Tissue engineered prefabricated vascularized flaps
Oo, Kenneth Kian Kwan, Ong, Wei Chen, Ang, Annette Hui Chi, Hutmacher, Dietmar, & Tan, Luke Kim Siang (2007) Tissue engineered prefabricated vascularized flaps. Head and Neck, 29(5), pp. 458-468.
BACKGROUND.: Microvascular free tissue transfer has become increasingly popular in the reconstruction of head and neck defects, but it also has its disadvantages. Tissue engineering allows the generation of neo-tissue for implantation, but these tissues are often avascular. We propose to combine tissue-engineering techniques together with flap prefabrication techniques to generate a prefabricated vascularized soft tissue flap.
METHODS: Human dermal fibroblasts (HDFs) labeled with fluorescein diacetate were static seeded onto polylactic-co-glycolic acid-collagen (PLGA-c) mesh. Controls were plain PLGA-c mesh. The femoral artery and vein of the nude rat was ligated and used as a vascular carrier for the constructs. After 4 weeks of implantation, the constructs were assessed by gross morphology, routine histology, Masson trichrome, and cell viability determined by green fluorescence.
RESULTS: All the constructs maintained their initial shape and dimensions. Angiogenesis was evident in all the constructs with neo-capillary formation within the PLGA-c mesh seen. HDFs proliferated and filled the interyarn spaces of the PLGA-c mesh, while unseeded PLGA-c mesh remained relatively acellular. Cell tracer study indicated that the seeded HDFs remained viable and closely associated to remaining PLGA-c fibers. Collagen formation was more abundant in the constructs seeded with HDFs.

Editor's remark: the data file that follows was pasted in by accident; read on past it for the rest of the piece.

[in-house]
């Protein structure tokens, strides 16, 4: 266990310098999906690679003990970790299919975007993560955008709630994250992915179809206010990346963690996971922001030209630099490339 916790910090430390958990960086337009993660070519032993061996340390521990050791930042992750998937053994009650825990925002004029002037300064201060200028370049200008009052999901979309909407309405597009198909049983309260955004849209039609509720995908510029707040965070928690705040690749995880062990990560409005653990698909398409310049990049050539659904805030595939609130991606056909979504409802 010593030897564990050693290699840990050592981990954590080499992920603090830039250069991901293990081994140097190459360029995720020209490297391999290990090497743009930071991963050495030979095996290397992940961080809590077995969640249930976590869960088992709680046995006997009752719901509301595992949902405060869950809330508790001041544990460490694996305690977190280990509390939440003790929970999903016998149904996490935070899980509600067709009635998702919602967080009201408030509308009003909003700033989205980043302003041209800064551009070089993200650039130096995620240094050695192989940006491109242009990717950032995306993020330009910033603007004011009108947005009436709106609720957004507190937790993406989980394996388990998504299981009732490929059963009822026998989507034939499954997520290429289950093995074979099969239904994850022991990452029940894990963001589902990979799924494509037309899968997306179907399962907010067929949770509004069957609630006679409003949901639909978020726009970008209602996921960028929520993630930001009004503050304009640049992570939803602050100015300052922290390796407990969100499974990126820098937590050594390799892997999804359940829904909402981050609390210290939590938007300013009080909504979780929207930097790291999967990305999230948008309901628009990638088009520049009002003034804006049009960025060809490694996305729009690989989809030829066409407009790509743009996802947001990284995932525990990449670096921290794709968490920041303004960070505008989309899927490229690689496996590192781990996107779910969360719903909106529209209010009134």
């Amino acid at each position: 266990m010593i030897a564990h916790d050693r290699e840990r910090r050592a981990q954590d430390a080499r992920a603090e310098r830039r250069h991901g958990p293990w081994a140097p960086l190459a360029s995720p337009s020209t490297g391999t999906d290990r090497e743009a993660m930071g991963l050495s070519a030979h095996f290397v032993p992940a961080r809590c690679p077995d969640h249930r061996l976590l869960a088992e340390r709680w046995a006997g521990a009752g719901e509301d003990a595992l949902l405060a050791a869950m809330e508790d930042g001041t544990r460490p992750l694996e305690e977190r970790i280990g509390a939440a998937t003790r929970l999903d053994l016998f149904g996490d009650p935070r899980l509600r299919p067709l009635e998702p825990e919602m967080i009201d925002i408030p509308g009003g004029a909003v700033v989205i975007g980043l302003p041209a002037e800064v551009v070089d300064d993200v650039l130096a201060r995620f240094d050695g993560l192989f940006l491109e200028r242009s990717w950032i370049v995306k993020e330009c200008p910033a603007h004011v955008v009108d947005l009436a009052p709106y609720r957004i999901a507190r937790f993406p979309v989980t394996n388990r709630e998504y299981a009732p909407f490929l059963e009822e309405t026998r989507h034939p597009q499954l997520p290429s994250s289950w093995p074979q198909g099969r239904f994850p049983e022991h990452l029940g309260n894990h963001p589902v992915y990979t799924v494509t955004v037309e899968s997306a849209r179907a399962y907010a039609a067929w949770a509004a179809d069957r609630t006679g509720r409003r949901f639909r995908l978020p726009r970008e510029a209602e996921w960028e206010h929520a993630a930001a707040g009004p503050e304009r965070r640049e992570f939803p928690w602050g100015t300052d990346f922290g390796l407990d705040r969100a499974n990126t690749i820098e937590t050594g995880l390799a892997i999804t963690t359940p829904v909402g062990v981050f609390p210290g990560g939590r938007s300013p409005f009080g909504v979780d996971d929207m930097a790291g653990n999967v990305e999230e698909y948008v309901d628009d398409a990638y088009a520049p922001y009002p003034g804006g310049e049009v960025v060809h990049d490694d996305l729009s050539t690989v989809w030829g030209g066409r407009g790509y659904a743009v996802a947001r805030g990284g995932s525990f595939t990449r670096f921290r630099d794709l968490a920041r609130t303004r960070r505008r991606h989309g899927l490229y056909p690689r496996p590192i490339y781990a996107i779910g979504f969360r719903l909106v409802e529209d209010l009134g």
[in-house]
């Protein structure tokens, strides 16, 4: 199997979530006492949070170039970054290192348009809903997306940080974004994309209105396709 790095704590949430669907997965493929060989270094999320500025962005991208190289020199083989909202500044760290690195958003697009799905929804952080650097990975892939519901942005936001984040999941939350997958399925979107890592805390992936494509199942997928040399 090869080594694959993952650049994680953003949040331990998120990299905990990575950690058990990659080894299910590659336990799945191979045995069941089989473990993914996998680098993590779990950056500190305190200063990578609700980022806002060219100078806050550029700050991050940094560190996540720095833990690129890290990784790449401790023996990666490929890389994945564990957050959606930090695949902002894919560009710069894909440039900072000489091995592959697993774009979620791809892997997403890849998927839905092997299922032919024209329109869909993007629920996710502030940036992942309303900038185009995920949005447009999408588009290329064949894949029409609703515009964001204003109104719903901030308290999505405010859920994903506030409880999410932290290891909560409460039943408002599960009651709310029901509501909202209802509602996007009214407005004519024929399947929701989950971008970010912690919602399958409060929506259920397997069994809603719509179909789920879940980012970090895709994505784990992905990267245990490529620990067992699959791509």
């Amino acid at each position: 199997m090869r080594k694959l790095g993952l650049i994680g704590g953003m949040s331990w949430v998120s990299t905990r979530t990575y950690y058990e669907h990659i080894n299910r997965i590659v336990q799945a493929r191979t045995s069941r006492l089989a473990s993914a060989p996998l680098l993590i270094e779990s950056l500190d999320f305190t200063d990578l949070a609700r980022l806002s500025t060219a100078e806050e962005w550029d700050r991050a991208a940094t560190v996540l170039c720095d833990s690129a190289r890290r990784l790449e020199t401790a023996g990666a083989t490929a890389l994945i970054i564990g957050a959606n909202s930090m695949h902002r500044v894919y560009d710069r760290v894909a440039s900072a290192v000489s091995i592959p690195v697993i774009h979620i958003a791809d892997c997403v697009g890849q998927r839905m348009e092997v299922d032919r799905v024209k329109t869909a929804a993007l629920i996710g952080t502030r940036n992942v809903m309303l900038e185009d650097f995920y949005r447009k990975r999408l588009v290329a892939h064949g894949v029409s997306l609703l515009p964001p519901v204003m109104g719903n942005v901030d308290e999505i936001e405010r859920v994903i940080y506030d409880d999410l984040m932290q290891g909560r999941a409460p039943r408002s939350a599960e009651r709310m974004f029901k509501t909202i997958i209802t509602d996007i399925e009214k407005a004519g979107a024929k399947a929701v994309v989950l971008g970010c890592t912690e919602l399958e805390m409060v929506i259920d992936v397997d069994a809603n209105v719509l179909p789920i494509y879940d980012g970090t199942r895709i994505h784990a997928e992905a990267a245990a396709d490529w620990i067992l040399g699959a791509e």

CONCLUSIONS: PLGA-c, enveloped by a cell sheet composed of fibroblasts, can serve as a suitable scaffold for generation of a soft tissue flap. A ligated arteriovenous pedicle can serve as a vascular carrier for the generation of a tissue engineered vascularized flap.
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|Item Type:||Journal Article|
|Keywords:||tissue engineering, prefabricated, vascularized, polylactic-co-glycolic acid (PLGA)|
|Subjects:||Australian and New Zealand Standard Research Classification > BIOLOGICAL SCIENCES (060000) > OTHER BIOLOGICAL SCIENCES (069900)|
Australian and New Zealand Standard Research Classification > ENGINEERING (090000) > BIOMEDICAL ENGINEERING (090300)
Australian and New Zealand Standard Research Classification > MEDICAL AND HEALTH SCIENCES (110000) > CLINICAL SCIENCES (110300)
|Divisions:||Past > QUT Faculties & Divisions > Faculty of Built Environment and Engineering|
Current > Institutes > Institute of Health and Biomedical Innovation
|Deposited On:||25 Oct 2010 16:58|
|Last Modified:||29 Feb 2012 23:57|
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